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ILWU Contract Talks Update
After Contract talks were abruptly halted on May 23 by the ILWU they were resumed on June 1st. Sources are indicating that terminal automation will be a major contract issue for both sides. Management fears without SoCal terminal automation the Ports of LA/LB will be unable to efficiently handle rising levels of international cargo volumes. ILWU thinking is terminal automation equals fewer ILWU jobs. There is a clear trend that West Coast volumes have gradually shifted to East Coast ports in anticipation of a possible strike. Back in March, twenty Republican Senators wrote to President Biden to ask him to intervene with the parties to prevent additional supply chain disruptions due to a work stoppage

E-Commerce Battle of the Titans: Amazon & Walmart
Walmart will open four new fulfillment centers over the next three years that the company says will let them pack and ship online orders more quickly. The plan comes as Walmart competes with online retail giant Amazon, which has made it easy for customers with Prime memberships to order a wide range of items and have them delivered within a day or so. With more of Walmart’s sales coming from its website in recent years, it already has 31 facilities that prepare online orders. More than 3,500 of its stores, or about 75% of its locations, also fulfill online orders.

What’s In Store for Final Miles in 2022?
The final leg of logistics has been regarded for years as a cost base rather than a revenue driver, but operations might be changing with increased operations analysis. Retailers large and small are leveraging distribution and fulfillment centers to map their inventories directly onto their customers’ locations, enabling carriers like UPS and the Postal Service to offer deliveries in hours rather than days. Some companies are thinking even faster. A bevy of startups including Jokr, Gorillas, and Getir are getting down to the minute, delivering food and groceries in less than a half-hour.

State of California AB2840 More than 1,000 ft of Sensitive Receptor
On May 26, 2022, the California State Assembly narrowly passed AB 2840 which would ban warehouse and logistics projects from being built within 100,000 sq. ft. or more within 1,000 ft of a “sensitive” receptor. Additionally, AB 2840 mandates a statewide “skilled and trained” project requirement for all warehouse and logistic center projects. Before passing the Assembly today, the bill was narrowed to apply only to the Inland Empire portion of Riverside and San Bernardino Counties. Even with such a drastic narrowing of the bill, the voting roll had to remain open for over 10 minutes in order to squeeze out the 41 votes needed for passage. AB 2840 now singles out two counties and removes control from their local governments to make decisions that will benefit their residents with jobs and economic development. This remains a bad bill. The bill would do great economic harm to state and local economies even when singling out two counties. Moreover, stopping logistics projects will produce more sprawl, worsen tailpipe emissions, and require more vehicle miles traveled.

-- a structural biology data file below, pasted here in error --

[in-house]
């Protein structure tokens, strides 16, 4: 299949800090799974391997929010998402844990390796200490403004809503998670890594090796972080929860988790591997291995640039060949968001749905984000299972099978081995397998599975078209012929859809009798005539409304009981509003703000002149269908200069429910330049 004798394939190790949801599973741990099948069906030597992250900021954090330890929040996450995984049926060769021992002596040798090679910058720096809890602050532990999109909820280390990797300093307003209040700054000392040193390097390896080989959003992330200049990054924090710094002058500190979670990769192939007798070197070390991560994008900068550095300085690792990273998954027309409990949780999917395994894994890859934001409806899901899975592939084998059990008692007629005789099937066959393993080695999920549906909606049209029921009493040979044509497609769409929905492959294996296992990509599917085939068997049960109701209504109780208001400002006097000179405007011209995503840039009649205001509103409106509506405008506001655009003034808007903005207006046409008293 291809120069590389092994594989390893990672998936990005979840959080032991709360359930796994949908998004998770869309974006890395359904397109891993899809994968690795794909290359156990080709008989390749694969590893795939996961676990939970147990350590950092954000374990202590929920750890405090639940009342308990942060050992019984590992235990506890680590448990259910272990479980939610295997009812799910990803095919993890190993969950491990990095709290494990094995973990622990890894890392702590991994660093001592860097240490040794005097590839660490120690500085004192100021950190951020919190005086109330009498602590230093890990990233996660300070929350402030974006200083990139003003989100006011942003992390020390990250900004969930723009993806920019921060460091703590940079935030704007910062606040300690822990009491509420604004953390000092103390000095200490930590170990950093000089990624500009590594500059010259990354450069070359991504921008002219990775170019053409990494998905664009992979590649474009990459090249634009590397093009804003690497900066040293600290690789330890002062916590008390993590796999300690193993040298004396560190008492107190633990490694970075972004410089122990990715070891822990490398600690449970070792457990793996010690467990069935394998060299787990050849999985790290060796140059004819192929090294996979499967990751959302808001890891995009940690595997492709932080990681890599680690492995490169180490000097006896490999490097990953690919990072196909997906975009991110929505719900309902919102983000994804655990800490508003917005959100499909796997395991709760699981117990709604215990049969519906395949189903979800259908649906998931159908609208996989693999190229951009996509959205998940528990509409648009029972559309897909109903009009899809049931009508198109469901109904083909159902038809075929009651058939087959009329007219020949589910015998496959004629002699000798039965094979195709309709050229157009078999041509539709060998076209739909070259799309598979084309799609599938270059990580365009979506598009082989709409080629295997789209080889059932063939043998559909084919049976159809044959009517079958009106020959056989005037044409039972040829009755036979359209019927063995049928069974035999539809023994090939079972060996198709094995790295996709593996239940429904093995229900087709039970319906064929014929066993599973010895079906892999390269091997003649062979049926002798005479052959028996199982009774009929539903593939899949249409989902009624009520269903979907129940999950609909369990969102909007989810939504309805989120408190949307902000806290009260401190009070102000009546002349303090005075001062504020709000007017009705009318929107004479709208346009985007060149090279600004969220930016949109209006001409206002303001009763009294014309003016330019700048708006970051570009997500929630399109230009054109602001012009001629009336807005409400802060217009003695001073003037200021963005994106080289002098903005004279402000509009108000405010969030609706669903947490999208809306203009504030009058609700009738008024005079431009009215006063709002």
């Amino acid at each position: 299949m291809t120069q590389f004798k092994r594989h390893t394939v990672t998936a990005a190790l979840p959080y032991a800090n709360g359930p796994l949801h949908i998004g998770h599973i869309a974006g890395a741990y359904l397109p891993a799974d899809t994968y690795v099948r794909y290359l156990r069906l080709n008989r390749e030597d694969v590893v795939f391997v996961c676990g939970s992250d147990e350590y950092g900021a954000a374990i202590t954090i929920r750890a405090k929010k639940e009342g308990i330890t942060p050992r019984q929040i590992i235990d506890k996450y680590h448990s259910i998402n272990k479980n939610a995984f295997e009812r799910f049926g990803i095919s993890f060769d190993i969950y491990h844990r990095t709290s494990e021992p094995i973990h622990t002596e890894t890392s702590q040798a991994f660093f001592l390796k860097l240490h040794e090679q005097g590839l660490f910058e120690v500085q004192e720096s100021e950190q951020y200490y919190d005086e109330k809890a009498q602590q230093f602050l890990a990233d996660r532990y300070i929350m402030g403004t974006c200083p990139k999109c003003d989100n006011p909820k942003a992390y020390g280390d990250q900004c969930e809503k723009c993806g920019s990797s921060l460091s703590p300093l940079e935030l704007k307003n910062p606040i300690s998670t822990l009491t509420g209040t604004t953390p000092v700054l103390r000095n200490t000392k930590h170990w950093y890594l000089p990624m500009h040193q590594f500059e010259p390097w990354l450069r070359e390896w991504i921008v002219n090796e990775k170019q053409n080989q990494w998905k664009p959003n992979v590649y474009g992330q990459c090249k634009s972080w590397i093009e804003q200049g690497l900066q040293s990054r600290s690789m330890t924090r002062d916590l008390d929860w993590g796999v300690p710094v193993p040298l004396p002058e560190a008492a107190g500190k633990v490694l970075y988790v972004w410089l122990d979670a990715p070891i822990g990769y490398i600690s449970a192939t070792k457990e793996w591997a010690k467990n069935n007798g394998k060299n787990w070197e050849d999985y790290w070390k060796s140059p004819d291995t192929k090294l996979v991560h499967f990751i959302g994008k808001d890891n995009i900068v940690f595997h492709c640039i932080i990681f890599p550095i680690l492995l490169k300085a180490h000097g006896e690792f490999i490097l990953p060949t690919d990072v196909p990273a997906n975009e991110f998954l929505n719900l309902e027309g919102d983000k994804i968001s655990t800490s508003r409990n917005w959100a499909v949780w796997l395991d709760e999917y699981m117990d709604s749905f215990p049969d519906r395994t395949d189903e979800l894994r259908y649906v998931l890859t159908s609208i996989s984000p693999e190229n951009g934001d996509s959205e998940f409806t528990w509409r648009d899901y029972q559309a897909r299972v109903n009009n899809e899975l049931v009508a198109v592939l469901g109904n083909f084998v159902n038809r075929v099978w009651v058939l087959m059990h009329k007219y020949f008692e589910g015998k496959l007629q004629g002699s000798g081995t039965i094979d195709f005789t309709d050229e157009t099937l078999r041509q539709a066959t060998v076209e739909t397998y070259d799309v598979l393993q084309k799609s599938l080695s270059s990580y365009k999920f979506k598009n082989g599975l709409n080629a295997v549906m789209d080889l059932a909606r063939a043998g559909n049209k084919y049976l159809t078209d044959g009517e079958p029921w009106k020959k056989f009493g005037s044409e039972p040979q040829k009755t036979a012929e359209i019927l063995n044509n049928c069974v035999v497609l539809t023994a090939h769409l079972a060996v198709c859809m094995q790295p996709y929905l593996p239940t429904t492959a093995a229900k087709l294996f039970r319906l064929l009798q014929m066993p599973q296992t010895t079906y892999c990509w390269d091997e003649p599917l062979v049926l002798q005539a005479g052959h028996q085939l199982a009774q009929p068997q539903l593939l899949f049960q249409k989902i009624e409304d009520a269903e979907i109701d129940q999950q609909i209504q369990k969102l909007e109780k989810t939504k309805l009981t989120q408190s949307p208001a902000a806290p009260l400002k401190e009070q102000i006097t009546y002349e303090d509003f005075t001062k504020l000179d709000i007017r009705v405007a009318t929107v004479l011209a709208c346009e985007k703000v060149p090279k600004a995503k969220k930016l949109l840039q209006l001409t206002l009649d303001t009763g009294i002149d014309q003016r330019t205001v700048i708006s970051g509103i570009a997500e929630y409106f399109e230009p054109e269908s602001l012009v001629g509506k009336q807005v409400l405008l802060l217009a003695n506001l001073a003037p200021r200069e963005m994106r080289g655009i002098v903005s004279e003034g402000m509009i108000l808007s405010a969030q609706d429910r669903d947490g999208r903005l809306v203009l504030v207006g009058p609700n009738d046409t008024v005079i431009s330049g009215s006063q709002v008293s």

Biggest US Ports Rank as World’s Least Efficient for Containers
According to the World Bank and S&P Global Market Intelligence’s 370-member Container Port Performance Index for 2021, a majority of the busiest US sea gateways – including Georgia’s Savannah, New York/New Jersey, and California’s Oakland – ranked in the bottom half of the list. Chinese ports dominate the top 10. Los Angeles and Long Beach are last in the gauge of 370 maritime hubs. It is important to note during 2021 the Ports of Los Angeles and Long Beach’s demand for goods exploded as homebound consumers turned to e-commerce, with American ports struggling to cope with record volumes of imports.

Wonderful Industrial Park – Thinking Outside-the-Box
This fall, Wonderful Industrial Park, Shafter, California will introduce a first-of-its-kind amenity center to the park. The amenity center will be home to Wonderful Company’s Central Valley corporate campus to provide several resources that benefit tenants and their employees, including a conference center, a manufacturing tech vocational training school, a health and wellness center, and additional retail services.

UP, BNSF blame shippers for rail container buildup in LA
The number of rail containers at the Port of Los Angeles has jumped 20 percent over the past month — and long-dwelling boxes are up a massive 71 percent — as railroads place the blame squarely on shippers failing to retrieve their containers quickly enough from rail ramps in Chicago and other inland locations. Union Pacific and BNSF Railway say that lack of movement is a major reason they have been unable to return trains from inland hubs to Southern California fast enough to relieve congestion on the docks in Los Angeles, the nation’s largest port.
Diesel Hits New Record at $5.718 a Gallon
Diesel is most expensive in the West Region at $6.423 a gallon, and especially so within California, where it is $6.887 a gallon.

Labor, Maritime Leaders Discuss Expanded Hours at West Coast Ports
Negotiators with the International Longshore and Warehouse Union and the Pacific Maritime Association are discussing a plan to allow all West Coast marine terminals to open an hour earlier, at 6 a.m., under what’s called “a double flex.” 

Harbor Trucking Association President Matt Schrap said the double-flex proposal has the support of his organization because it would open port gates to more truck drivers, adding more time to what is considered the most productive time of the day.